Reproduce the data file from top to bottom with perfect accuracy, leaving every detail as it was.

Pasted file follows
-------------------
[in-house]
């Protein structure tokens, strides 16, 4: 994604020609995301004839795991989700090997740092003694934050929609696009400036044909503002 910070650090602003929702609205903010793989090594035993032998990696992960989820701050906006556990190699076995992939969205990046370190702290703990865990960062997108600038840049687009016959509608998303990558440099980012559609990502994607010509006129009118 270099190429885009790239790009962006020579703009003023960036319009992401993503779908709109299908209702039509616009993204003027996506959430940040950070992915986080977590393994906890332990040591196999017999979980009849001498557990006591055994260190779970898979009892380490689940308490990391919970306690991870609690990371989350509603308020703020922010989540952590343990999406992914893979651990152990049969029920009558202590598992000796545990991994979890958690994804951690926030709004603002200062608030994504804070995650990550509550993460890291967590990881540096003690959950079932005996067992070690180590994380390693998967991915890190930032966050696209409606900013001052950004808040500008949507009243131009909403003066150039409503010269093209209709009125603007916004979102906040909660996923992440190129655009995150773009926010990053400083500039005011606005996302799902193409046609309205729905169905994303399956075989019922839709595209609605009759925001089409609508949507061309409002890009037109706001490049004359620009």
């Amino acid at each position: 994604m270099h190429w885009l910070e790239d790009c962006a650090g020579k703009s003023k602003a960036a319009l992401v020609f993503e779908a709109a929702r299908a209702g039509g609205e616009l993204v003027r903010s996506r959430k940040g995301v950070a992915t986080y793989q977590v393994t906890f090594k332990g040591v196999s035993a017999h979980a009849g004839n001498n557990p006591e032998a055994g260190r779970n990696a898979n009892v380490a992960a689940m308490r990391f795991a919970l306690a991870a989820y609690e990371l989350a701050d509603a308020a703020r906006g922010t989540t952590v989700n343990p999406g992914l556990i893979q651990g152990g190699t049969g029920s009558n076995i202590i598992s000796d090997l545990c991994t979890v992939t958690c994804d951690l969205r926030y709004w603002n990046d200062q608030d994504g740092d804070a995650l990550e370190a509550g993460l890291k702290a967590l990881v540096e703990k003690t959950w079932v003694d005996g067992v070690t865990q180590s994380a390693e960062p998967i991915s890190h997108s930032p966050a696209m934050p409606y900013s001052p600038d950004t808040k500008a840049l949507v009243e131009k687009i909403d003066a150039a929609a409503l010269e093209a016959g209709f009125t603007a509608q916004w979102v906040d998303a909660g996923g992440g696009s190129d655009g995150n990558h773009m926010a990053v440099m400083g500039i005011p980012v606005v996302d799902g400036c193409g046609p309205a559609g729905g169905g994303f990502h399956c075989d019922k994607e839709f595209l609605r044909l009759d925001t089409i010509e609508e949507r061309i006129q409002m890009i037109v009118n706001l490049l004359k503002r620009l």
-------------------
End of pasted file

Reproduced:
[in-house]
């Protein structure tokens, strides 16, 4: 994604020609995301004839795991989700090997740092003694934050929609696009400036044909503002 910070650090602003929702609205903010793989090594035993032998990696992960989820701050906006556990190699076995992939969205990046370190702290703990865990960062997108600038840049687009016959509608998303990558440099980012559609990502994607010509006129009118 270099190429885009790239790009962006020579703009003023960036319009992401993503779908709109299908209702039509616009993204003027996506959430940040950070992915986080977590393994906890332990040591196999017999979980009849001498557990006591055994260190779970898979009892380490689940308490990391919970306690991870609690990371989350509603308020703020922010989540952590343990999406992914893979651990152990049969029920009558202590598992000796545990991994979890958690994804951690926030709004603002200062608030994504804070995650990550509550993460890291967590990881540096003690959950079932005996067992070690180590994380390693998967991915890190930032966050696209409606900013001052950004808040500008949507009243131009909403003066150039409503010269093209209709009125603007916004979102906040909660996923992440190129655009995150773009926010990053400083500039005011606005996302799902193409046609309205729905169905994303399956075989019922839709595209609605009759925001089409609508949507061309409002890009037109706001490049004359620009």
């Amino acid at each position: 994604m270099h190429w885009l910070e790239d790009c962006a650090g020579k703009s003023k602003a960036a319009l992401v020609f993503e779908a709109a929702r299908a209702g039509g609205e616009l993204v003027r903010s996506r959430k940040g995301v950070a992915t986080y793989q977590v393994t906890f090594k332990g040591v196999s035993a017999h979980a009849g004839n001498n557990p006591e032998a055994g260190r779970n990696a898979n009892v380490a992960a689940m308490r990391f795991a919970l306690a991870a989820y609690e990371l989350a701050d509603a308020a703020r906006g922010t989540t952590v989700n343990p999406g992914l556990i893979q651990g152990g190699t049969g029920s009558n076995i202590i598992s000796d090997l545990c991994t979890v992939t958690c994804d951690l969205r926030y709004w603002n990046d200062q608030d994504g740092d804070a995650l990550e370190a509550g993460l890291k702290a967590l990881v540096e703990k003690t959950w079932v003694d005996g067992v070690t865990q180590s994380a390693e960062p998967i991915s890190h997108s930032p966050a696209m934050p409606y900013s001052p600038d950004t808040k500008a840049l949507v009243e131009k687009i909403d003066a150039a929609a409503l010269e093209a016959g209709f009125t603007a509608q916004w979102v906040d998303a909660g996923g992440g696009s190129d655009g995150n990558h773009m926010a990053v440099m400083g500039i005011p980012v606005v996302d799902g400036c193409g046609p309205a559609g729905g169905g994303f990502h399956c075989d019922k994607e839709f595209l609605r044909l009759d925001t089409i010509e609508e949507r061309i006129q409002m890009i037109v009118n706001l490049l004359k503002r620009l």